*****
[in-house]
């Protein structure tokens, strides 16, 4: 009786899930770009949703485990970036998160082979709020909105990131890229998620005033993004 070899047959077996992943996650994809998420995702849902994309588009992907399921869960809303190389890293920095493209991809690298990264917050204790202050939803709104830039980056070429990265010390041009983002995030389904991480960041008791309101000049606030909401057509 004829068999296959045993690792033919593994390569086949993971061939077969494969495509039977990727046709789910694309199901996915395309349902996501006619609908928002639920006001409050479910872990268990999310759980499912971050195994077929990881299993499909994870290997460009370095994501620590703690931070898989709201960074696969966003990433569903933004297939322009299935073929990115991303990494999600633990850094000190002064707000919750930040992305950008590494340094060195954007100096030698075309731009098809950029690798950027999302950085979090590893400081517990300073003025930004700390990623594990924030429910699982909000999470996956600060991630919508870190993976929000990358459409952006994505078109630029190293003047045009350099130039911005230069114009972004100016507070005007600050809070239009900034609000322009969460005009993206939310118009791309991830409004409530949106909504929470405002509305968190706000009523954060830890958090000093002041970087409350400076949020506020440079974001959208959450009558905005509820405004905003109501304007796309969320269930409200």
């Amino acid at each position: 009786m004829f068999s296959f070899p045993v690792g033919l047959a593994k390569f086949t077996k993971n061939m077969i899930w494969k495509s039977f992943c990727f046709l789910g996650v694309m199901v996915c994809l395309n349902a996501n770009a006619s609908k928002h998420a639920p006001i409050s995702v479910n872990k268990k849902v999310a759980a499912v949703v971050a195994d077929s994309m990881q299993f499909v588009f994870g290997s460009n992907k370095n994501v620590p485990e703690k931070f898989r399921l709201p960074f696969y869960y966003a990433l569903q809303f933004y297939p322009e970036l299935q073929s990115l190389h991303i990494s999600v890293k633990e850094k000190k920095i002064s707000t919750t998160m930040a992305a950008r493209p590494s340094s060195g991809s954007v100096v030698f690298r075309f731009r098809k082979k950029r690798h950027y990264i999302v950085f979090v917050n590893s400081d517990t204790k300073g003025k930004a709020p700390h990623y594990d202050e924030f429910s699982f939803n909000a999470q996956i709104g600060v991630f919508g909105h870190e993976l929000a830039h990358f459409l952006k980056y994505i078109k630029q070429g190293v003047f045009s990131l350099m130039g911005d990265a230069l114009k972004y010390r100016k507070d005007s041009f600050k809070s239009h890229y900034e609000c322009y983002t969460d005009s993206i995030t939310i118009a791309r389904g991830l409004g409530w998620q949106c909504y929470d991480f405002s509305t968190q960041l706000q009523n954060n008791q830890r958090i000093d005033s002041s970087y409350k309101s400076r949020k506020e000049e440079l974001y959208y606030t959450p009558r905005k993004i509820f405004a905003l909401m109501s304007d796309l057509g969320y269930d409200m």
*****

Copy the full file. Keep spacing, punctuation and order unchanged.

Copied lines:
[in-house]
């Protein structure tokens, strides 16, 4: 009786899930770009949703485990970036998160082979709020909105990131890229998620005033993004 070899047959077996992943996650994809998420995702849902994309588009992907399921869960809303190389890293920095493209991809690298990264917050204790202050939803709104830039980056070429990265010390041009983002995030389904991480960041008791309101000049606030909401057509 004829068999296959045993690792033919593994390569086949993971061939077969494969495509039977990727046709789910694309199901996915395309349902996501006619609908928002639920006001409050479910872990268990999310759980499912971050195994077929990881299993499909994870290997460009370095994501620590703690931070898989709201960074696969966003990433569903933004297939322009299935073929990115991303990494999600633990850094000190002064707000919750930040992305950008590494340094060195954007100096030698075309731009098809950029690798950027999302950085979090590893400081517990300073003025930004700390990623594990924030429910699982909000999470996956600060991630919508870190993976929000990358459409952006994505078109630029190293003047045009350099130039911005230069114009972004100016507070005007600050809070239009900034609000322009969460005009993206939310118009791309991830409004409530949106909504929470405002509305968190706000009523954060830890958090000093002041970087409350400076949020506020440079974001959208959450009558905005509820405004905003109501304007796309969320269930409200």
């Amino acid at each position: 009786m004829f068999s296959f070899p045993v690792g033919l047959a593994k390569f086949t077996k993971n061939m077969i899930w494969k495509s039977f992943c990727f046709l789910g996650v694309m199901v996915c994809l395309n349902a996501n770009a006619s609908k928002h998420a639920p006001i409050s995702v479910n872990k268990k849902v999310a759980a499912v949703v971050a195994d077929s994309m990881q299993f499909v588009f994870g290997s460009n992907k370095n994501v620590p485990e703690k931070f898989r399921l709201p960074f696969y869960y966003a990433l569903q809303f933004y297939p322009e970036l299935q073929s990115l190389h991303i990494s999600v890293k633990e850094k000190k920095i002064s707000t919750t998160m930040a992305a950008r493209p590494s340094s060195g991809s954007v100096v030698f690298r075309f731009r098809k082979k950029r690798h950027y990264i999302v950085f979090v917050n590893s400081d517990t204790k300073g003025k930004a709020p700390h990623y594990d202050e924030f429910s699982f939803n909000a999470q996956i709104g600060v991630f919508g909105h870190e993976l929000a830039h990358f459409l952006k980056y994505i078109k630029q070429g190293v003047f045009s990131l350099m130039g911005d990265a230069l114009k972004y010390r100016k507070d005007s041009f600050k809070s239009h890229y900034e609000c322009y983002t969460d005009s993206i995030t939310i118009a791309r389904g991830l409004g409530w998620q949106c909504y929470d991480f405002s509305t968190q960041l706000q009523n954060n008791q830890r958090i000093d005033s002041s970087y409350k309101s400076r949020k506020e000049e440079l974001y959208y606030t959450p009558r905005k993004i509820f405004a905003l909401m109501s304007d796309l057509g969320y269930d409200m």